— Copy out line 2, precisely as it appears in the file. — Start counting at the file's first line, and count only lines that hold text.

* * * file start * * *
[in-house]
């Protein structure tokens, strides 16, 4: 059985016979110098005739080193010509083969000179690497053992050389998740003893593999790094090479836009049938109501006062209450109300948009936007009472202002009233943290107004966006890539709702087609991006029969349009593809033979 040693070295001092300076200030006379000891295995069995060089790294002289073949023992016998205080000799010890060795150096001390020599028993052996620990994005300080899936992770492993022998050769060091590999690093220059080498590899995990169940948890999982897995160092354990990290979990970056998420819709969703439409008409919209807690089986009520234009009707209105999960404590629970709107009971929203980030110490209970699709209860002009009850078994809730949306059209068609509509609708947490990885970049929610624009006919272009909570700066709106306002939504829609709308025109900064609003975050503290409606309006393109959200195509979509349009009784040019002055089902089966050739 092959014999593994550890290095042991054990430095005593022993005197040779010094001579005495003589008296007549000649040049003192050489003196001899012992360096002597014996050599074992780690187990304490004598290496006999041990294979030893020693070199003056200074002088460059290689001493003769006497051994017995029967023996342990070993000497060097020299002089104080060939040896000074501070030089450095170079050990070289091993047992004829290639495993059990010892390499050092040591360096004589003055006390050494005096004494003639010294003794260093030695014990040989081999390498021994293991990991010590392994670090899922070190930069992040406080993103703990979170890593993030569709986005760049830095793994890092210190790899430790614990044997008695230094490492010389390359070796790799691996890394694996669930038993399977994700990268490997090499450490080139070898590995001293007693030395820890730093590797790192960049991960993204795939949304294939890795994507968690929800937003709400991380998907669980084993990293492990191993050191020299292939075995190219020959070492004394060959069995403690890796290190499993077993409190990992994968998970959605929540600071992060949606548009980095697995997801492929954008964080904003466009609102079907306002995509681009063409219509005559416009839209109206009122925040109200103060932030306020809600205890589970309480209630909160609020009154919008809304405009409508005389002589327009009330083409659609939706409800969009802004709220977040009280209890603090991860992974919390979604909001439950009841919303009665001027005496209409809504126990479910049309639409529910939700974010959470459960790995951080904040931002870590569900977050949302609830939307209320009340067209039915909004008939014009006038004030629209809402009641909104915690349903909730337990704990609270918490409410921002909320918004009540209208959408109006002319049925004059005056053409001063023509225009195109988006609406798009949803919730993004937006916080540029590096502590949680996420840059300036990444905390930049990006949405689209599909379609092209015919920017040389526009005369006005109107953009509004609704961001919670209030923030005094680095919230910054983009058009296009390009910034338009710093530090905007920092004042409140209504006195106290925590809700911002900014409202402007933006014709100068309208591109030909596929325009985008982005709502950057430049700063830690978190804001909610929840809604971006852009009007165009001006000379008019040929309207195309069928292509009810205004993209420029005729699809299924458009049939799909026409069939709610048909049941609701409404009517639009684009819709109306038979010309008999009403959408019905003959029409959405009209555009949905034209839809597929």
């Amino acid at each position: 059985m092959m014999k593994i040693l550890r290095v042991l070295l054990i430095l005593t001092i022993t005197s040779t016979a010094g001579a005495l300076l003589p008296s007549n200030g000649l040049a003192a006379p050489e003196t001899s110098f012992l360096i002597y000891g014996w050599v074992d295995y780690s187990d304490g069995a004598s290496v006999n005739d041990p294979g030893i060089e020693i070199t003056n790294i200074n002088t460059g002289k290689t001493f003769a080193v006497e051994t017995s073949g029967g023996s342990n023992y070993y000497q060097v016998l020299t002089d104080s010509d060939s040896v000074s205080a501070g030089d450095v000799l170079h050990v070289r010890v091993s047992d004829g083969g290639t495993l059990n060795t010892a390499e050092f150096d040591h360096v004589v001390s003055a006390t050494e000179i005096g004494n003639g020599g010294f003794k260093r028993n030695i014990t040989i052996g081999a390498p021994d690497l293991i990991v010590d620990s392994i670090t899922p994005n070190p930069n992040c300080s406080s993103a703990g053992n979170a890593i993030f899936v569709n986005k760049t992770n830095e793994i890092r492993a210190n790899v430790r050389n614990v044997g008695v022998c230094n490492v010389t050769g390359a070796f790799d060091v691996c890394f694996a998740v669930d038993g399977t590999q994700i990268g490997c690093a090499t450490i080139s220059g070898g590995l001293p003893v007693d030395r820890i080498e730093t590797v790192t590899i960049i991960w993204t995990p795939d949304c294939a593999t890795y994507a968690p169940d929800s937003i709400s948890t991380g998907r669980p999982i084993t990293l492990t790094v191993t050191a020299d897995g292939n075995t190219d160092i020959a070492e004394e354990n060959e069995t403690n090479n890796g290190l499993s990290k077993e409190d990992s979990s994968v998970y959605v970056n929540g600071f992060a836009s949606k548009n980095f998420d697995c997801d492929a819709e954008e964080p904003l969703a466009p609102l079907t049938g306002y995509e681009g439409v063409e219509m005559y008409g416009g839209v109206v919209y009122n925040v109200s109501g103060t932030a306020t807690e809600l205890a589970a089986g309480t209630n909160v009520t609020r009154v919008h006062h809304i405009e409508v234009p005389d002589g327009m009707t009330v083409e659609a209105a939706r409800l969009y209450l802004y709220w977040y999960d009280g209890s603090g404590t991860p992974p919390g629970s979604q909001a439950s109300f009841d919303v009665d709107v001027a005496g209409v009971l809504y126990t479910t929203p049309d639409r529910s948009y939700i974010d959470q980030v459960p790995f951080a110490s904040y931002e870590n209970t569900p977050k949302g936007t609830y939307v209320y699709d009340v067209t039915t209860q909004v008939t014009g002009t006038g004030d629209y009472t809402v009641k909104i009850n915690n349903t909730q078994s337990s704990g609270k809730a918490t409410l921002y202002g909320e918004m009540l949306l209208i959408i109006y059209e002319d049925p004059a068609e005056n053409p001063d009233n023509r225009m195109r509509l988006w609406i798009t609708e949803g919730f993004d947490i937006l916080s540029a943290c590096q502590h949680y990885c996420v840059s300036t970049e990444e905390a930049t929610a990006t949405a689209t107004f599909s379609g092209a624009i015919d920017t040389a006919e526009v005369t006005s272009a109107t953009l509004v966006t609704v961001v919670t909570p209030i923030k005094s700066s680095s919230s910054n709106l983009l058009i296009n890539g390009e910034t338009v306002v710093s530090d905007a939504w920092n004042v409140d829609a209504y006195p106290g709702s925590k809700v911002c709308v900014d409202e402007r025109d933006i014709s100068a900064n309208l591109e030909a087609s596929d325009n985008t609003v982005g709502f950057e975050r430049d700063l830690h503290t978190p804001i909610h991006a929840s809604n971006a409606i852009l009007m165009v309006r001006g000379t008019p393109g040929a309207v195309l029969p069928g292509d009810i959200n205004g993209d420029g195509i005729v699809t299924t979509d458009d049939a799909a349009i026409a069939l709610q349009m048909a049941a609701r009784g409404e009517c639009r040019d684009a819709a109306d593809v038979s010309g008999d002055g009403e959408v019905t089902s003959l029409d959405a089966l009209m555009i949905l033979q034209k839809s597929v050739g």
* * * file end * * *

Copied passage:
């Protein structure tokens, strides 16, 4: 059985016979110098005739080193010509083969000179690497053992050389998740003893593999790094090479836009049938109501006062209450109300948009936007009472202002009233943290107004966006890539709702087609991006029969349009593809033979 040693070295001092300076200030006379000891295995069995060089790294002289073949023992016998205080000799010890060795150096001390020599028993052996620990994005300080899936992770492993022998050769060091590999690093220059080498590899995990169940948890999982897995160092354990990290979990970056998420819709969703439409008409919209807690089986009520234009009707209105999960404590629970709107009971929203980030110490209970699709209860002009009850078994809730949306059209068609509509609708947490990885970049929610624009006919272009909570700066709106306002939504829609709308025109900064609003975050503290409606309006393109959200195509979509349009009784040019002055089902089966050739 092959014999593994550890290095042991054990430095005593022993005197040779010094001579005495003589008296007549000649040049003192050489003196001899012992360096002597014996050599074992780690187990304490004598290496006999041990294979030893020693070199003056200074002088460059290689001493003769006497051994017995029967023996342990070993000497060097020299002089104080060939040896000074501070030089450095170079050990070289091993047992004829290639495993059990010892390499050092040591360096004589003055006390050494005096004494003639010294003794260093030695014990040989081999390498021994293991990991010590392994670090899922070190930069992040406080993103703990979170890593993030569709986005760049830095793994890092210190790899430790614990044997008695230094490492010389390359070796790799691996890394694996669930038993399977994700990268490997090499450490080139070898590995001293007693030395820890730093590797790192960049991960993204795939949304294939890795994507968690929800937003709400991380998907669980084993990293492990191993050191020299292939075995190219020959070492004394060959069995403690890796290190499993077993409190990992994968998970959605929540600071992060949606548009980095697995997801492929954008964080904003466009609102079907306002995509681009063409219509005559416009839209109206009122925040109200103060932030306020809600205890589970309480209630909160609020009154919008809304405009409508005389002589327009009330083409659609939706409800969009802004709220977040009280209890603090991860992974919390979604909001439950009841919303009665001027005496209409809504126990479910049309639409529910939700974010959470459960790995951080904040931002870590569900977050949302609830939307209320009340067209039915909004008939014009006038004030629209809402009641909104915690349903909730337990704990609270918490409410921002909320918004009540209208959408109006002319049925004059005056053409001063023509225009195109988006609406798009949803919730993004937006916080540029590096502590949680996420840059300036990444905390930049990006949405689209599909379609092209015919920017040389526009005369006005109107953009509004609704961001919670209030923030005094680095919230910054983009058009296009390009910034338009710093530090905007920092004042409140209504006195106290925590809700911002900014409202402007933006014709100068309208591109030909596929325009985008982005709502950057430049700063830690978190804001909610929840809604971006852009009007165009001006000379008019040929309207195309069928292509009810205004993209420029005729699809299924458009049939799909026409069939709610048909049941609701409404009517639009684009819709109306038979010309008999009403959408019905003959029409959405009209555009949905034209839809597929």